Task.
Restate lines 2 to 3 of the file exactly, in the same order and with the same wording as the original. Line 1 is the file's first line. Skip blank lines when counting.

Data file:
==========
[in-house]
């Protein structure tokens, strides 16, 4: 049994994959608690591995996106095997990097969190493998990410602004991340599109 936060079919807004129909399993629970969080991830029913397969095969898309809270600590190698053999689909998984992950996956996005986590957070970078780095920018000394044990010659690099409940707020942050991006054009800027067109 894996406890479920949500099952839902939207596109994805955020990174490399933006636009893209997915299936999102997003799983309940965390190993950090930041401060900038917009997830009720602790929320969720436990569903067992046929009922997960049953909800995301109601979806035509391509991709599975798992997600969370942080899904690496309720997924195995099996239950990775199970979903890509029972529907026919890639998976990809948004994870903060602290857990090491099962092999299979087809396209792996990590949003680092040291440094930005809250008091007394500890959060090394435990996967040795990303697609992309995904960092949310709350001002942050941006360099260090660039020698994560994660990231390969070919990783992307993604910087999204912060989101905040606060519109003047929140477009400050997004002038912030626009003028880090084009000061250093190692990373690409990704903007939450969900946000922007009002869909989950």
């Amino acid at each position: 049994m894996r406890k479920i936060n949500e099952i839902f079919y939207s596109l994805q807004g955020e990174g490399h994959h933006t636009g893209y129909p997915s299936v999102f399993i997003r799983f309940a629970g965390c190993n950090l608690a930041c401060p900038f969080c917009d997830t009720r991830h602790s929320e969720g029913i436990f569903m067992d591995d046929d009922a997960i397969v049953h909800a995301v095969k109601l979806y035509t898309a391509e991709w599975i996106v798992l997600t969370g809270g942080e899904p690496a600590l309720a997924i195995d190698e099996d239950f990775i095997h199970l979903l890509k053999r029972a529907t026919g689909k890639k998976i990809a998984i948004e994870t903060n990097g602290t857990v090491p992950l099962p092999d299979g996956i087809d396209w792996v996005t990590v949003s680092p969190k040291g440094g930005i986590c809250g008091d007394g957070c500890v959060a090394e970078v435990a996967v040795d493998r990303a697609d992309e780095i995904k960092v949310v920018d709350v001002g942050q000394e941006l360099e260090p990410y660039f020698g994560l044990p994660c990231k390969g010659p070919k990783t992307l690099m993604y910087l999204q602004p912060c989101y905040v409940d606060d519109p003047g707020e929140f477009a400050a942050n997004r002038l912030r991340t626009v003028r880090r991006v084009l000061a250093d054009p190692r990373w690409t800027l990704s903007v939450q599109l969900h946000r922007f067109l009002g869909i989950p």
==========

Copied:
């Protein structure tokens, strides 16, 4: 049994994959608690591995996106095997990097969190493998990410602004991340599109 936060079919807004129909399993629970969080991830029913397969095969898309809270600590190698053999689909998984992950996956996005986590957070970078780095920018000394044990010659690099409940707020942050991006054009800027067109 894996406890479920949500099952839902939207596109994805955020990174490399933006636009893209997915299936999102997003799983309940965390190993950090930041401060900038917009997830009720602790929320969720436990569903067992046929009922997960049953909800995301109601979806035509391509991709599975798992997600969370942080899904690496309720997924195995099996239950990775199970979903890509029972529907026919890639998976990809948004994870903060602290857990090491099962092999299979087809396209792996990590949003680092040291440094930005809250008091007394500890959060090394435990996967040795990303697609992309995904960092949310709350001002942050941006360099260090660039020698994560994660990231390969070919990783992307993604910087999204912060989101905040606060519109003047929140477009400050997004002038912030626009003028880090084009000061250093190692990373690409990704903007939450969900946000922007009002869909989950």
């Amino acid at each position: 049994m894996r406890k479920i936060n949500e099952i839902f079919y939207s596109l994805q807004g955020e990174g490399h994959h933006t636009g893209y129909p997915s299936v999102f399993i997003r799983f309940a629970g965390c190993n950090l608690a930041c401060p900038f969080c917009d997830t009720r991830h602790s929320e969720g029913i436990f569903m067992d591995d046929d009922a997960i397969v049953h909800a995301v095969k109601l979806y035509t898309a391509e991709w599975i996106v798992l997600t969370g809270g942080e899904p690496a600590l309720a997924i195995d190698e099996d239950f990775i095997h199970l979903l890509k053999r029972a529907t026919g689909k890639k998976i990809a998984i948004e994870t903060n990097g602290t857990v090491p992950l099962p092999d299979g996956i087809d396209w792996v996005t990590v949003s680092p969190k040291g440094g930005i986590c809250g008091d007394g957070c500890v959060a090394e970078v435990a996967v040795d493998r990303a697609d992309e780095i995904k960092v949310v920018d709350v001002g942050q000394e941006l360099e260090p990410y660039f020698g994560l044990p994660c990231k390969g010659p070919k990783t992307l690099m993604y910087l999204q602004p912060c989101y905040v409940d606060d519109p003047g707020e929140f477009a400050a942050n997004r002038l912030r991340t626009v003028r880090r991006v084009l000061a250093d054009p190692r990373w690409t800027l990704s903007v939450q599109l969900h946000r922007f067109l009002g869909i989950p």